Salonen: Relearning trust ziplining across Idaho forest

Salonen's son, Nick, 15, descends from a zipline platform at Tamarack Ski Resort in southern Idaho while his brother, Adam, 17, looks on from above. Submitted photo
We are part of The Trust Project.

“The natural tendency will be to crouch while jumping off,” our zipline guide warned, “but try to resist or you’ll hit the platform on the way down.”

My brain heard, but when it was my turn to leap off the ledge, descending straight down from the towering evergreen nestled 1,800 feet above the valley floor – all to reach our next platform – my body went its own way.

Ouch! As I bounced back onto the octagonal base, my bum now on the wooden floor, I realized, red-faced, I was no further than when I’d begun. After rising for a redo, my pride now thin as the Idaho mountain air, I grabbed the guide cable, inched again to the edge, and jumped. After sensing I’d lost my legs, the cable firmed up and held me steady as I finished my descent, landing gently onto the padded circle below.

We’d just completed the first couple zips and had six more to go, each increasing in intensity. The next would be the tallest, landing my husband, youngest two sons and me, one by one, into a Ponderosa “tree house” 105 feet up. Unlike the perpendicular jump we’d just completed, this would be a glide across a 900-foot span, scaling the tops of the tall coniferous trees with a view of the glistening Cascade Lake just beyond the gorgeous, newly revitalized Tamarack Ski Resort.



Resolving now to not let this adventure be marred by fear, when my turn came, I surged confidently toward the opening, the vastness below and beyond captivating my senses. By now, I knew the adept guides and tethers they’d put in place could be trusted. But I also sensed God asking more – that I would release any remaining fears, both present and future, into his capable, loving hands.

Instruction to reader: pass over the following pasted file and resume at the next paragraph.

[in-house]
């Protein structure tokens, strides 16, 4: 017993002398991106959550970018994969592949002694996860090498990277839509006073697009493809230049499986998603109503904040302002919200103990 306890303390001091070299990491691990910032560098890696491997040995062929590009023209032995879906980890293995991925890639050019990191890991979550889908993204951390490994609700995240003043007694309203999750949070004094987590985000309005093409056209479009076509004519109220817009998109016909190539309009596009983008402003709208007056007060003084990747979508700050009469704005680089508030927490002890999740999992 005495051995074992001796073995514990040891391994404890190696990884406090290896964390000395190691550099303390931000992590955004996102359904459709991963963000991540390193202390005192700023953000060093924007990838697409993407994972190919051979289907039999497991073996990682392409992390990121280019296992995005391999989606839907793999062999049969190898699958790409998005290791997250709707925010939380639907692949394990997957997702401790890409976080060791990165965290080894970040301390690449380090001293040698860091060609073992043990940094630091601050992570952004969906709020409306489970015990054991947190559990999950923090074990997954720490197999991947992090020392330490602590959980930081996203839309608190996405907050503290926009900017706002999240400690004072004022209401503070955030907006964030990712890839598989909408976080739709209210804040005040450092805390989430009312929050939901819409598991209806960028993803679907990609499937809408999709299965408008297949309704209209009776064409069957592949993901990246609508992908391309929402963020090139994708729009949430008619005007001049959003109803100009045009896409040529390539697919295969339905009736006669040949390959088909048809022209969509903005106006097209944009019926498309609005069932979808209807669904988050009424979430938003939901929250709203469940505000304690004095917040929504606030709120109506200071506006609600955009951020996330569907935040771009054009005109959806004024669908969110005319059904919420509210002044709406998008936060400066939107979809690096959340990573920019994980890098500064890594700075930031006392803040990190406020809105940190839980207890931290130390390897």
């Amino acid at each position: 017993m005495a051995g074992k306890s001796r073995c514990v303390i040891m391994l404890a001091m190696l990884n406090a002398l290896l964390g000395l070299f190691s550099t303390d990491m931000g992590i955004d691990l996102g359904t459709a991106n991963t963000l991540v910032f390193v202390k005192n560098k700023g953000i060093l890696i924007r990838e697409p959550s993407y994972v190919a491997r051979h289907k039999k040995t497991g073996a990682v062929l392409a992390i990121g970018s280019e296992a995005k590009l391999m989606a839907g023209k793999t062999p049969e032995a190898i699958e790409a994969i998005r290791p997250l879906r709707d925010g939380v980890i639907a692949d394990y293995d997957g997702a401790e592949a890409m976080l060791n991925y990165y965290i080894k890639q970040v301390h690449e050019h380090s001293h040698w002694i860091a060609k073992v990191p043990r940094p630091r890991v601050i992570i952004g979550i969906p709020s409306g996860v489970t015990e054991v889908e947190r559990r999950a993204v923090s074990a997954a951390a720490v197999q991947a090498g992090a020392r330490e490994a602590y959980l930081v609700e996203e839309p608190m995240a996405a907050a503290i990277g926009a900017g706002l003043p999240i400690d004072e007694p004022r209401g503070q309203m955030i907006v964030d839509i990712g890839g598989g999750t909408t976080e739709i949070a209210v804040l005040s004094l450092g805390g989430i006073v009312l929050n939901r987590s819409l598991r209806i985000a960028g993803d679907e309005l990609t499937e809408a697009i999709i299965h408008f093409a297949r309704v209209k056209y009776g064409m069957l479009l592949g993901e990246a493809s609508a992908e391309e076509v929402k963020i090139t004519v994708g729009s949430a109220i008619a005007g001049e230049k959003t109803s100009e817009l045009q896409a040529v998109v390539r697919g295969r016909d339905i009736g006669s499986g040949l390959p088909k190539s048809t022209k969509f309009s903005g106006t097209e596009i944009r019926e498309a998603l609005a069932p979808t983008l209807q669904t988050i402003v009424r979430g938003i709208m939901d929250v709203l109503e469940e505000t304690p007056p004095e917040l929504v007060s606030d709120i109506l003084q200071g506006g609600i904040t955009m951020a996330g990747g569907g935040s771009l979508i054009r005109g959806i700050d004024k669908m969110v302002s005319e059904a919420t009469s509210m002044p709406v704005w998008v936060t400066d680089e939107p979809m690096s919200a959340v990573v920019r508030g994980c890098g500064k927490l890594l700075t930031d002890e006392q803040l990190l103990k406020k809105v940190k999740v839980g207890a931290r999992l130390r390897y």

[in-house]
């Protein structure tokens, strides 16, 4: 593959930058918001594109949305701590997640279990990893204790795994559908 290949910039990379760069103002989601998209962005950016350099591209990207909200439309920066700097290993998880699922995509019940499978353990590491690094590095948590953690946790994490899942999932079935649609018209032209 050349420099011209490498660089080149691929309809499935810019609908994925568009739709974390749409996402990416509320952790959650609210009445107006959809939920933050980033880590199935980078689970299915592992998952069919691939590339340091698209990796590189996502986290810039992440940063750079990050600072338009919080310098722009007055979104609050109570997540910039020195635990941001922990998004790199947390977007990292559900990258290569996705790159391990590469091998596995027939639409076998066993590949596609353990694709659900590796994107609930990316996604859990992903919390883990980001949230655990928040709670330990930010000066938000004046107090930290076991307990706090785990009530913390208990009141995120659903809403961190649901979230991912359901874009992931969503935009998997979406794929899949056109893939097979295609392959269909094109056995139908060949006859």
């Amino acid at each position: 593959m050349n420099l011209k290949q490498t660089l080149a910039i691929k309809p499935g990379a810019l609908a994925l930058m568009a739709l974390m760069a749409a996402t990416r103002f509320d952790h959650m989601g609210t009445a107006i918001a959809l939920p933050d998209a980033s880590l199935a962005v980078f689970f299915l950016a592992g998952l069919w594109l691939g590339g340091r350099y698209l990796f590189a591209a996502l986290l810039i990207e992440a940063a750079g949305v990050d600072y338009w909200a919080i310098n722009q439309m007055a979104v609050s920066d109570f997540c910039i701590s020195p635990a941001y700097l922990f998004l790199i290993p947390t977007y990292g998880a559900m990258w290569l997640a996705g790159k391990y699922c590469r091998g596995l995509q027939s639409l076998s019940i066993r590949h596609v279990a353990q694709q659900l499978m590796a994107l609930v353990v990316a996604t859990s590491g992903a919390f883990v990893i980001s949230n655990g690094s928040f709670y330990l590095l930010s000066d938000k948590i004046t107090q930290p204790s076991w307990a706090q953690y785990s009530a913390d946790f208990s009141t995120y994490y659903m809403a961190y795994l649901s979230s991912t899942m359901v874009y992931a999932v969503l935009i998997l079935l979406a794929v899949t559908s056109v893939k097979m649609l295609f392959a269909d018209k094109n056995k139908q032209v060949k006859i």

As I glided through the air, the expanse of the thick, forested mountainside and sparkling waterways beyond permeated my being. Exhaling, I released my arms from their grip on the cable, and, letting them fall away, waved them like wings. Then, holding for a moment or two the stunning view, seen only by me, I whispered a quick but deeply felt prayer, “Jesus, I trust in you,” and smiled.

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Nick Salonen surveys the Ponderosa pine forest in the mountains of southern Idaho from the highest tree-house platform of the zipline canopy tour 105 feet up, shortly after his glide across the 900-foot zip span. Submitted photo

Trust in humans doesn't always come easily, though as babies, we do it naturally, only later faltering in that trust as people let us down. Sometimes, we transfer those imperfections to God, believing that he, too, is untrustworthy, but this is impossible. God alone is fully trustworthy, for he made the world and all the good things in it, and greatly desires to lead us through this life, one moment to another, allowing us time in between to savor his blessings; all in preparation for our final, hoped-for glide to the eternal home he’s prepared for us in advance.

Facing the uncertainties of tomorrow, I pray I’ll recall these exhilarating drifts through the Idaho forest in days ahead, and how, through them, God reminded me of his unfaltering fidelity and steady hand.

Roxane Salonen

Roxane Salonen

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